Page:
There are two ways to ask for something. One is to kvetch. The other is a little more sophisticated.

Here’s a high-level example:

I’m working at home on what turns out to be one of those summer days when there’s no school, no camp, and nothing for the kids to do.

Printer runs out of ink. My chance to escape.

“Dear, I’m off to Staples for some ink!”

One foot is already out the door. But wife is desperate.

“Take the kids! Please!”

Throw kids in van. Drive mile to Staples, at Centerpoint Mall. As I’m pulling in—no, no, please save me from this! I can’t handle this! It’s hot as a frying pan out on that pavement! I have work to do! I can’t handle this at this point in my life!

But, it’s there. The ferris wheel. And the rest. They’ve set up an entire theme park on the shopping center parking lot, and I’ve just driven straight into their trap, holding the victims of prey in the back seat.

Firmly, I resolve not to surrender. I am a man of iron will. I have work to do. Responsibilities. As tough as it’s going to be, I will have to say no, we’re just getting ink and going home. Tomorrow your mother will take you. If you ask nicely.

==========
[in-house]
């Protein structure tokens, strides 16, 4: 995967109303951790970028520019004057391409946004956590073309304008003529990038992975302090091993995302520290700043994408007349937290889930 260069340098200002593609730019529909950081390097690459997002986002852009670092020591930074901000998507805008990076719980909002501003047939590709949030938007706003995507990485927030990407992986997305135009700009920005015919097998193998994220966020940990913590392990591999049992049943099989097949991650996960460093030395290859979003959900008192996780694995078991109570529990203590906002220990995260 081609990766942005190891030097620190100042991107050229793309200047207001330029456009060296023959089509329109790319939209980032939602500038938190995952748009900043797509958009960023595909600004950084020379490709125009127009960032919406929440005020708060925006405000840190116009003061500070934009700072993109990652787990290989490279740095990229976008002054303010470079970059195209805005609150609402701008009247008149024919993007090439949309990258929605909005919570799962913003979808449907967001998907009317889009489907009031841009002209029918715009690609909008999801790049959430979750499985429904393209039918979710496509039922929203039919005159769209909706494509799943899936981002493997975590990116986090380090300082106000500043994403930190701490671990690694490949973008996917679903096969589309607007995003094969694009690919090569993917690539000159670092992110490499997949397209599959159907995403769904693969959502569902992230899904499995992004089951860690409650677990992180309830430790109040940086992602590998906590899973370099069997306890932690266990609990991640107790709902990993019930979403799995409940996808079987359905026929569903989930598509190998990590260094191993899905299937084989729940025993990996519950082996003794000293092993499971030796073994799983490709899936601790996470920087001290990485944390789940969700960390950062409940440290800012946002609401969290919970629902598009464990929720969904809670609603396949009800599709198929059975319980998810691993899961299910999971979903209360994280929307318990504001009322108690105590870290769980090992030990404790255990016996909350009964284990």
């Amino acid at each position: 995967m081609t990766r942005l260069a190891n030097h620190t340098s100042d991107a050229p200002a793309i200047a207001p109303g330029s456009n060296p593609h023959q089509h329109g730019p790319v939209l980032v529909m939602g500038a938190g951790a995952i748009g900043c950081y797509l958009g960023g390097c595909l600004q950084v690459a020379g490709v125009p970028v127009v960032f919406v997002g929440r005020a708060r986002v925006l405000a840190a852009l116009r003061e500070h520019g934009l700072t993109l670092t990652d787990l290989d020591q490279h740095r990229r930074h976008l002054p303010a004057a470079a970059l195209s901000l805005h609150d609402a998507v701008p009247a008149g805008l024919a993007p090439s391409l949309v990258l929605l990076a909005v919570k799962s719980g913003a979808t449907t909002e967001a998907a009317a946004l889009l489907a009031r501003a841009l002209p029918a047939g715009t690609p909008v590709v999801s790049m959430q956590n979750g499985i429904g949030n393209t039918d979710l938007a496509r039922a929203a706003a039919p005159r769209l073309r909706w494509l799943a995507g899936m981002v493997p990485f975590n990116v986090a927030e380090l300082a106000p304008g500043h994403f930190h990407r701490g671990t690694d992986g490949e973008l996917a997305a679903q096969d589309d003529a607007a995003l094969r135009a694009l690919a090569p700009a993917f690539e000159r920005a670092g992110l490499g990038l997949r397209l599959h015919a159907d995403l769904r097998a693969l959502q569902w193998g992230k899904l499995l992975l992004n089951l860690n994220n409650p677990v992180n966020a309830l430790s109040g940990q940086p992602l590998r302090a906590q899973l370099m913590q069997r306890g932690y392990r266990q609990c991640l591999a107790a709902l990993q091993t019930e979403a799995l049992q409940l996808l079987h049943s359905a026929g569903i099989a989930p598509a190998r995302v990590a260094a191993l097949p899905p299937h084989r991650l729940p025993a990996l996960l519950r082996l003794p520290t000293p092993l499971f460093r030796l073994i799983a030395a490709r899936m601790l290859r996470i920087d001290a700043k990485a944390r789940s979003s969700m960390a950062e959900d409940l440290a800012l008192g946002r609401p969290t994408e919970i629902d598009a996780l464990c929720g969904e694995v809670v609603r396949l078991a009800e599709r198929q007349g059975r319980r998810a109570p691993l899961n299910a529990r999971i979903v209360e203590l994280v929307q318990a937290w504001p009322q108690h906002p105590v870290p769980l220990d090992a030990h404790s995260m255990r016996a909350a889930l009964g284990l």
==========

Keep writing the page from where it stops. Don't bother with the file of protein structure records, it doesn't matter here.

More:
I’m ready for them now. I’m strong. Relentless.

But they’re a step ahead of me. I can hear them already whispering back there. A conspiracy is underway.

And then, in unison, they burst out,

“Oh, thank you, Daddy! You’re the best daddy in the whole world! You brought us for a surprise! Yay Daddy!”

Five minutes later, I’m standing on the hot pavement, at the foot of a ferris wheel, waving to my kids.

Some folks think that if you don’t kvetch about what you don’t have, G‑d might not notice you don’t have it. It’s not true. The best way to get what you want is to be grateful for what you got. That’s not manipulative; that’s an act of trust and love. As illustrated above.

And that’s the secret behind an awful lot of our prayers, beginning with the all-inclusive petitions we make right after the morning blessings, all the way through the Amidah, the summit point of the morning service: First give thanks for what you got, and only then ask for what you need.